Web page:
Orthognathic Surgery and Distraction Osteogenesis in Cleft Lip and Palate Patients with a Class III: What Should the Orthodontist Know? 

by Autelitano Luca

Maxillary hypoplasia is a common feature among cleft children. A consistent number of UCLP patients need final orthognathic surgery to obtain optimal facial aesthetics and a functional occlusion. The frequency of LFI varies among studies, ranging from 13% up to 70%. Conventional orthognathic surgery with Le Fort I osteotomy, is performed for the correction of maxillary hypoplasia. Le Fort I can be performed as a single piece or multi-piece osteotomy, depending on sagittal, vertical and transverse deficiency. The aim is to place the maxilla forward to obtain adequate occlusion, possibly with an overcorrection that could protect against the relapse (which is more frequent and consistent than in non-cleft patients), and to give a good support to the nose, upper lip and midface. When the sagittal discrepancy is large, and in case of heavy palatal scar tissue, distraction osteogenesis is preferred, with intraoral or extraoral devices. External devices allow to obtain more consistent advancement with higher predictability, allowing vertical increase. Once the desired position has been attained, the distraction device remains in situ, acting as rigid skeletal fixation system until completion of bone stabilization (typically 4 times the lengthening) The two major problems with maxillary advancement in cleft population are skeletal relapse and velopharyngeal insufficiency (VPI). Relapse was found to be greater in the osteotomic group than in the DO group, with higher relapse in the vertical than sagittal plane. Velopharyngeal function is impaired by maxillary advancement, with a direct proportion with sagittal lengthening. The relapse in cleft patients has to be considered at the moment of presurgical planning, an overcorrection of the vertical movement has to be performed in cleft patients. Velopharyngeal functionality has to be assessed before orthognathic surgery and if the risk of development of VPI is high, different options must be evaluated.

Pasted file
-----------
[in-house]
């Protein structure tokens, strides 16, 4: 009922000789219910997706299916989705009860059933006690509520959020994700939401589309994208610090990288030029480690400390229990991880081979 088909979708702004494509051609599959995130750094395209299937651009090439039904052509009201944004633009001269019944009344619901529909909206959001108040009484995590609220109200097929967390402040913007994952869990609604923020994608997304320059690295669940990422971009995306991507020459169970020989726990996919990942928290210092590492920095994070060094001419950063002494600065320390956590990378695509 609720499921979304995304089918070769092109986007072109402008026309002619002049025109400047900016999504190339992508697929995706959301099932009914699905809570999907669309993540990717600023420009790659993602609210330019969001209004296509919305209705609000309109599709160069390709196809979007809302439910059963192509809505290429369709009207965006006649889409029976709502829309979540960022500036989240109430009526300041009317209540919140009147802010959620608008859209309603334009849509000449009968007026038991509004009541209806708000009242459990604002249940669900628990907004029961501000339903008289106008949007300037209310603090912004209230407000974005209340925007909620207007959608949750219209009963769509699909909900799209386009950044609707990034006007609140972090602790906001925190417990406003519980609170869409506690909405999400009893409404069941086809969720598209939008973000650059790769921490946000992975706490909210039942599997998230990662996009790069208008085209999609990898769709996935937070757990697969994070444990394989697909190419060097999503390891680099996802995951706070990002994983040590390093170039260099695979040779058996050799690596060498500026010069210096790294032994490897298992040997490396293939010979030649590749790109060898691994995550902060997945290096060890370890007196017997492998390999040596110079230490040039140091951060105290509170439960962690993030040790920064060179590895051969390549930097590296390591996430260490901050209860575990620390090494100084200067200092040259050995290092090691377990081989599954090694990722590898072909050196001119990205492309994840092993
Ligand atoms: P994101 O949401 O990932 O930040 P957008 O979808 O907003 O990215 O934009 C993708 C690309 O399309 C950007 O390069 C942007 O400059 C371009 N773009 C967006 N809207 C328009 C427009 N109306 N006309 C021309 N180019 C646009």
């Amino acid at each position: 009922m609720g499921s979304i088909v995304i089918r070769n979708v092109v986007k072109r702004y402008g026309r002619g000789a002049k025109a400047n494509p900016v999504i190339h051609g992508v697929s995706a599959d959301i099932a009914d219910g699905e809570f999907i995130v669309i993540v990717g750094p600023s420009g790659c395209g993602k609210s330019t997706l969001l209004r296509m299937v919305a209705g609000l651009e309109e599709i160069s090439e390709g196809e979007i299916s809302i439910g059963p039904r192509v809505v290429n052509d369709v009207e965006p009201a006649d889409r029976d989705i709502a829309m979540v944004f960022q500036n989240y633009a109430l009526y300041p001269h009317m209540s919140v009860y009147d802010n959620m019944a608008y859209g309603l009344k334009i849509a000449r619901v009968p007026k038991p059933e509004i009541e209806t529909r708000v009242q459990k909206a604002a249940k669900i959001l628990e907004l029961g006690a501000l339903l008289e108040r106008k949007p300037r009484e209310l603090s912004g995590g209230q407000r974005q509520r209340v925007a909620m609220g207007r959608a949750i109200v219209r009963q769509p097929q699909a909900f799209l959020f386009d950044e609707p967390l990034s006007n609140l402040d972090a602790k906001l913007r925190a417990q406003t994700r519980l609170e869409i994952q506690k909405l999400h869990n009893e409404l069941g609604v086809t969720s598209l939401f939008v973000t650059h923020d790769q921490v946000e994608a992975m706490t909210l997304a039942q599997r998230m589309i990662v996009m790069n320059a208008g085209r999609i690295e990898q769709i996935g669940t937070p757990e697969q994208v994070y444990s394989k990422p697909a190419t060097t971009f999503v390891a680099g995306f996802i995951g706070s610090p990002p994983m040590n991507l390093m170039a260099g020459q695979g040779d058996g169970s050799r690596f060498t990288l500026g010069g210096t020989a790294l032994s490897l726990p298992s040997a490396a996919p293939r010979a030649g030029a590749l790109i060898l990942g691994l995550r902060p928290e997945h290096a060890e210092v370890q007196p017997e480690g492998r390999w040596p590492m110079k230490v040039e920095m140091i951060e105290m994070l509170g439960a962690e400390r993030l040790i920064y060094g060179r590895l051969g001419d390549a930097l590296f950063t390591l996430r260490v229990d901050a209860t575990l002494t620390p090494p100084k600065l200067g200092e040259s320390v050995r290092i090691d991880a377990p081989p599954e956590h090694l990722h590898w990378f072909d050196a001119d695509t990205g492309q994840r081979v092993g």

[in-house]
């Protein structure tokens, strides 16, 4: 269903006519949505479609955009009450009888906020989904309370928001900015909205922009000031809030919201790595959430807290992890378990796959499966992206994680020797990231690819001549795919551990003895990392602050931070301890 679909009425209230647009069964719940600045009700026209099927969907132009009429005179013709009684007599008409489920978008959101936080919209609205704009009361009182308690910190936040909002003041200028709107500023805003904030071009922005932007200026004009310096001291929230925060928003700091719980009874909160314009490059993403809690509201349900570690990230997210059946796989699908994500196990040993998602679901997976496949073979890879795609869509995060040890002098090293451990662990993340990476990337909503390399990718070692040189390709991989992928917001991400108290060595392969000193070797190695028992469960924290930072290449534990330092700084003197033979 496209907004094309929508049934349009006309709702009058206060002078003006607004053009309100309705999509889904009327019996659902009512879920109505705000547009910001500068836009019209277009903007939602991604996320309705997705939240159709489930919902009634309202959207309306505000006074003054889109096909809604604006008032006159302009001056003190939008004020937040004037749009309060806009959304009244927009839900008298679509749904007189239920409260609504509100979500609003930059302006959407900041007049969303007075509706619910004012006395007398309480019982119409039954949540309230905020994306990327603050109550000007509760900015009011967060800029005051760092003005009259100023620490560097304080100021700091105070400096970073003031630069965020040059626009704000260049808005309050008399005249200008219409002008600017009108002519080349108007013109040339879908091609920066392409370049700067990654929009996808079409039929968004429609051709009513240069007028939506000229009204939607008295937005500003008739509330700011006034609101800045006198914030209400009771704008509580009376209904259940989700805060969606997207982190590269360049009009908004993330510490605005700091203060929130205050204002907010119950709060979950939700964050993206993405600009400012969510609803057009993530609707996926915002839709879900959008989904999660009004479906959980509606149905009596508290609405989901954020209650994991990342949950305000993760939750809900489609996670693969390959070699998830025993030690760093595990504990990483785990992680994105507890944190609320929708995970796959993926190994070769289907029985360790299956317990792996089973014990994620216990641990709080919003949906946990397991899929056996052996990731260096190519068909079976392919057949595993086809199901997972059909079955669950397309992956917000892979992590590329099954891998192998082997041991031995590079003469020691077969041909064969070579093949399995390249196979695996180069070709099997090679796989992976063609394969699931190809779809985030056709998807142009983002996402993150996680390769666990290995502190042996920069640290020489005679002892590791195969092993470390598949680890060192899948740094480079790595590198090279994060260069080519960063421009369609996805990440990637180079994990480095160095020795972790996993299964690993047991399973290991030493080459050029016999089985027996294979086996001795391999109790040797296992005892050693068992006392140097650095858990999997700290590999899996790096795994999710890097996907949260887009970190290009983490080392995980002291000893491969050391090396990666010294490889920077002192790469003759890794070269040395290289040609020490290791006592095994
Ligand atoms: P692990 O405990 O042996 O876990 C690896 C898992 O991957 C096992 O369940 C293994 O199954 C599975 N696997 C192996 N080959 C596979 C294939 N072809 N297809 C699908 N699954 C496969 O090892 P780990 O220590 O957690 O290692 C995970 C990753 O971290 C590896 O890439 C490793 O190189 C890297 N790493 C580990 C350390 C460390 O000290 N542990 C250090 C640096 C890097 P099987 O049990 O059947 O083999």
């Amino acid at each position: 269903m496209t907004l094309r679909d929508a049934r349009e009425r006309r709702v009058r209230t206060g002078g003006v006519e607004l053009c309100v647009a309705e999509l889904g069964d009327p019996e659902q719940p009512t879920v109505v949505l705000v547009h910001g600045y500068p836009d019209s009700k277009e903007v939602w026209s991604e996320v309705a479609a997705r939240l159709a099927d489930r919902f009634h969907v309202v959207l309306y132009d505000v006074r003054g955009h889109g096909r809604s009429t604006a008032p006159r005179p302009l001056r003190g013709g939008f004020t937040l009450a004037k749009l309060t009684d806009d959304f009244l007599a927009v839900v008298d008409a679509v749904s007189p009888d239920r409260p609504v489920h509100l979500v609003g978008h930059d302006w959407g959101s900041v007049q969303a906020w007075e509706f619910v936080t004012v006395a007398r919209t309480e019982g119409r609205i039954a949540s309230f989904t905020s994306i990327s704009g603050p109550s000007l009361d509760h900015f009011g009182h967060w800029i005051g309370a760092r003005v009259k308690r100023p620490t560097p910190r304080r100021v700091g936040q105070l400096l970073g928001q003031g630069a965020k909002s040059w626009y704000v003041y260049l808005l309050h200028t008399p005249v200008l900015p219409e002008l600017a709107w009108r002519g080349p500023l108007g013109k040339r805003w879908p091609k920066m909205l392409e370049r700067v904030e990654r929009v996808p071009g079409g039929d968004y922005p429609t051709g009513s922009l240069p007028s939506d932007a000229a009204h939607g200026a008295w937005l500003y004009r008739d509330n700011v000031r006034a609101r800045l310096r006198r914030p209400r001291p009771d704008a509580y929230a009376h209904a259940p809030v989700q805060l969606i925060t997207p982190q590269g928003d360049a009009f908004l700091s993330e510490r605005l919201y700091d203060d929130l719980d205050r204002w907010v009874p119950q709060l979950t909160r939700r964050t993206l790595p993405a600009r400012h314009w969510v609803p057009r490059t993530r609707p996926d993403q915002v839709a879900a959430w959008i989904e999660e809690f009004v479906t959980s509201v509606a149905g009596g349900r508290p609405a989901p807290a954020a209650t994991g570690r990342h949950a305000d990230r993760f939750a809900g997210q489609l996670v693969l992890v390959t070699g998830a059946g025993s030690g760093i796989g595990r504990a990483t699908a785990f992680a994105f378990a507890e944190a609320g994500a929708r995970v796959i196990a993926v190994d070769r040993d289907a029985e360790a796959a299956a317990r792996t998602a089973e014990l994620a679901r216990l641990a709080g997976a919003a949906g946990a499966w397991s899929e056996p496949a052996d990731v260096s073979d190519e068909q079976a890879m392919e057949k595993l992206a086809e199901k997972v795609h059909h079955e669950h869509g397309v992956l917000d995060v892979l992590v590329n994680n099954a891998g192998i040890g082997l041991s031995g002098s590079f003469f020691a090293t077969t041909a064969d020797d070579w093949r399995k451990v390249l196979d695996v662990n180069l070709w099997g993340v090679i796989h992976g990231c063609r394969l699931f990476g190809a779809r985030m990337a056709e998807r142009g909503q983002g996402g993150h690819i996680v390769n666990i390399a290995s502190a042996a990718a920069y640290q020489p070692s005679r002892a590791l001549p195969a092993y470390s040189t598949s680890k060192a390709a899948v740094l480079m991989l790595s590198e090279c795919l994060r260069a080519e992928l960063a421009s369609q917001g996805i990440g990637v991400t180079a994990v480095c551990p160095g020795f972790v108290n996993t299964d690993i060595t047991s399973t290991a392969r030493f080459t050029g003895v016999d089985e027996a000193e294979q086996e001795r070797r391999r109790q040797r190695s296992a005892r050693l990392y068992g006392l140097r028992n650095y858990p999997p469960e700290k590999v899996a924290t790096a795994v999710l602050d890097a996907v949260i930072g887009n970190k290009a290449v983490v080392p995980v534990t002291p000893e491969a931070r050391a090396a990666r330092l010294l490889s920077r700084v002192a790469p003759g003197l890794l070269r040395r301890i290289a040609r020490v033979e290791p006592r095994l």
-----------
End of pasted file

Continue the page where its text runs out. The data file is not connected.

Learning Objectives

After this lecture, you will be able to define the techniques of treatment of maxillary hypoplasia in cleft patients
After this lecture, you will be able to evaluate the role of orthodontic and surgical coordination in treatment of maxillary hypoplasia
After this lecture, you will be able to evaluate the most relevant drawback with maxillary advancement in cleft patients